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I am a Josh-of-all, master-of-some, and writing is not one of them.  I have 208 previous BLOGs, but along with my humility, they didn’t survive when I changed careers this year.  We all love nicknames when they describe us in a humorous and positive light.  I have a new life now, and with that I will either continue with old nicknames, or my colleagues will brand me based on my actions, physical attributes, ticks, idiosyncratic manners, or any other item when preparing presentations or presenting to customers.  In the past I gave myself a nickname from all the times my global colleagues would repeat a phrase after I would speak up on a conference call:  “Good Point”.  Couple this with my name, and I am forever to some in the IT community as “Good Point Bentley”.  I embraced this name with some apprehension.  Was it a good point because:

  • I have no idea what he is saying, but if I say “good point” he will hopefully think it’s okay to stop talking.
  • Okay, it’s a “good point”, but there is a more polite way for him to phrase this, but fine, “good point.”
  • “Finally someone has said what needed saying in a clear and concise manner, “good point”.

One day I get an IM, and see “GPB”.  “What is ”GPB” “I ask.  An ego-swelling response came back:  “Good Point Bentley”.  Wow!  I have an acronym for my nickname in a company that is an acronym, and names every component an acronym of some sort.  I am not saying this caught on, but in certain circles it is nice to know you left an impression. 

That leads me to my new role and what I am charged with doing.  I need to be less of a “GPB” and more of a memorable presenter.  If the good points come across as breadcrumbs in the mind of my customers I have done my job.  We were all told recently to be memorable.  Sell software, but don’t forget to make yourself standout.  To that end, here are some recent comments from colleagues who have interacted with me:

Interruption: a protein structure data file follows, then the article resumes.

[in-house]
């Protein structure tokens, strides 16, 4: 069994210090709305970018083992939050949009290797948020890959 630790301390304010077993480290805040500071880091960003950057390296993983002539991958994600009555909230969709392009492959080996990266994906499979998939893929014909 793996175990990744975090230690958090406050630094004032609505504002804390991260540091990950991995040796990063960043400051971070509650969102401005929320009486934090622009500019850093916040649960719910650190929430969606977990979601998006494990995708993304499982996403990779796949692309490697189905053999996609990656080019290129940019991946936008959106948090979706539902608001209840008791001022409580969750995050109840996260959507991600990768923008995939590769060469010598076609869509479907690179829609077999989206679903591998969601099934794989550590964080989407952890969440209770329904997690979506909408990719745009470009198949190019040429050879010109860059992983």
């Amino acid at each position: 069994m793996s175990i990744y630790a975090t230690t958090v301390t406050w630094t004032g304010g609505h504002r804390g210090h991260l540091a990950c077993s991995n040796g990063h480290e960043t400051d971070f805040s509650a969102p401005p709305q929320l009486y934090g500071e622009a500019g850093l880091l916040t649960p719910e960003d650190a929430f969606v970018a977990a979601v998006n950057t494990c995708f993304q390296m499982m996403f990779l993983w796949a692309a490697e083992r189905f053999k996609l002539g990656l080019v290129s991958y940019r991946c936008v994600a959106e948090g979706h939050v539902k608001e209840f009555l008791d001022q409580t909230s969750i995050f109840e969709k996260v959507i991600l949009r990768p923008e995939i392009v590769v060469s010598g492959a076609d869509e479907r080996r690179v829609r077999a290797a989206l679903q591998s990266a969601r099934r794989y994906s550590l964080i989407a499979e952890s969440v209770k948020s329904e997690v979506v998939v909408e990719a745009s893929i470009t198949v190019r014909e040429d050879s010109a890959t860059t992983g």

• “Bentley, you are a clown.” (Not from actions in front of customer, but deserved).
  • “I am going to help you establish a great reputation among your peers.”
  • “Josh was awesome.”

Did I mention earlier I am prone to an ego swell?  I joke with people that door-jambs are a certain width for my head to get through.  I am actually modest, but am learning what it means to have a reputation among peers and if I get a positive nickname then I am ahead of the game.  In all honesty, I am very excited when I can explain to a customer something about our Mobile Enterprise software they may not have thought of, especially when it’s an internal policy and not a technical feature.  When I say the IT department is a great driving force behind device approval, but not the only department who owns that decision and they say “that’s a good point”, I smile. 

I plan on writing SCN BLOGs to track my experiences in the field, and provide mobility tips.  I am in airports a lot more; see a lot of interesting people in, and outside of customer visits, should make for great BLOG’s.

So in closing, please comment and leave me your nickname, how you got it, and if you like/dislike it. 

See you on the road,

GPB

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2 Comments

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  1. Laure Cetin

    That’s an unusual blog for the SAP Mobile community 😉 But now that I know you’re introducing yourself as part of a blog series, I see the point.

    Nicknames are cultural, in my (French) family we didn’t use nicknames and even today I don’t have many. My close friends in France call me Lolotte. It’s a bit embarrassing to write this here, and I don’t even know where it comes from. It’s rather ugly I think.

    Some people have called me bossy Laure in the past, and I take pride in that 🙂 As Tina Fey wrote in her hilarious autobiography “Bossypants”, you are no one until someone calls you bossy.

    Laure

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    1. Josh Bentley Post author

      As I learned from the movie “Spacecamp” in the 80’s, “there is a difference between being boss and being bossy”.  Thanks for the comments, and I’ll call you Laure until further notice.

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